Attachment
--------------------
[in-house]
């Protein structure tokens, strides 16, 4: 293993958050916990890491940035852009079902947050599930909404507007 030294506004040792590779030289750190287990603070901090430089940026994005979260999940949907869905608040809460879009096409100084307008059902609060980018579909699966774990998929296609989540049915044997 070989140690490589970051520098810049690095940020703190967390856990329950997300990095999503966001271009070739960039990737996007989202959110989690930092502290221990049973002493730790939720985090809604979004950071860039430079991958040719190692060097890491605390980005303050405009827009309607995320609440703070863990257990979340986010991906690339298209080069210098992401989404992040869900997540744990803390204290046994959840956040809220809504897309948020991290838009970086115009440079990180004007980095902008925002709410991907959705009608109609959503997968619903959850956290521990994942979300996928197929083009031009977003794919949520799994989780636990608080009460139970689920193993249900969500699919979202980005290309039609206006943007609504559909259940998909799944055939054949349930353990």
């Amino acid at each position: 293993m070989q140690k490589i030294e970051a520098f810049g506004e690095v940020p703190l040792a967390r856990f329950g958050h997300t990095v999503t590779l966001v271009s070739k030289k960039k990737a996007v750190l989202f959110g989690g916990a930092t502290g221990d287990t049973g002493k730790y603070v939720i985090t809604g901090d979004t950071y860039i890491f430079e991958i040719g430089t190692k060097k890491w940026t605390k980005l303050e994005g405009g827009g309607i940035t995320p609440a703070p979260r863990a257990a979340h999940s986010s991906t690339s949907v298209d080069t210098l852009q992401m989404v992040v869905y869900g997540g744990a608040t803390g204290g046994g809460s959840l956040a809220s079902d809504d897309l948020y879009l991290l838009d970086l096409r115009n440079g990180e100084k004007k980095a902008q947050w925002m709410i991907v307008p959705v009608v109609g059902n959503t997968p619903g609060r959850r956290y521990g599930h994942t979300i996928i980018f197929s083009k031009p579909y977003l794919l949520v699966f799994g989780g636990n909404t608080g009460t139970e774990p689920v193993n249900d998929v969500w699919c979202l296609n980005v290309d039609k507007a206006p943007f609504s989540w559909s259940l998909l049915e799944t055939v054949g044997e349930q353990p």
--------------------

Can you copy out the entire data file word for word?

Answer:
[in-house]
């Protein structure tokens, strides 16, 4: 293993958050916990890491940035852009079902947050599930909404507007 030294506004040792590779030289750190287990603070901090430089940026994005979260999940949907869905608040809460879009096409100084307008059902609060980018579909699966774990998929296609989540049915044997 070989140690490589970051520098810049690095940020703190967390856990329950997300990095999503966001271009070739960039990737996007989202959110989690930092502290221990049973002493730790939720985090809604979004950071860039430079991958040719190692060097890491605390980005303050405009827009309607995320609440703070863990257990979340986010991906690339298209080069210098992401989404992040869900997540744990803390204290046994959840956040809220809504897309948020991290838009970086115009440079990180004007980095902008925002709410991907959705009608109609959503997968619903959850956290521990994942979300996928197929083009031009977003794919949520799994989780636990608080009460139970689920193993249900969500699919979202980005290309039609206006943007609504559909259940998909799944055939054949349930353990």
């Amino acid at each position: 293993m070989q140690k490589i030294e970051a520098f810049g506004e690095v940020p703190l040792a967390r856990f329950g958050h997300t990095v999503t590779l966001v271009s070739k030289k960039k990737a996007v750190l989202f959110g989690g916990a930092t502290g221990d287990t049973g002493k730790y603070v939720i985090t809604g901090d979004t950071y860039i890491f430079e991958i040719g430089t190692k060097k890491w940026t605390k980005l303050e994005g405009g827009g309607i940035t995320p609440a703070p979260r863990a257990a979340h999940s986010s991906t690339s949907v298209d080069t210098l852009q992401m989404v992040v869905y869900g997540g744990a608040t803390g204290g046994g809460s959840l956040a809220s079902d809504d897309l948020y879009l991290l838009d970086l096409r115009n440079g990180e100084k004007k980095a902008q947050w925002m709410i991907v307008p959705v009608v109609g059902n959503t997968p619903g609060r959850r956290y521990g599930h994942t979300i996928i980018f197929s083009k031009p579909y977003l794919l949520v699966f799994g989780g636990n909404t608080g009460t139970e774990p689920v193993n249900d998929v969500w699919c979202l296609n980005v290309d039609k507007a206006p943007f609504s989540w559909s259940l998909l049915e799944t055939v054949g044997e349930q353990p």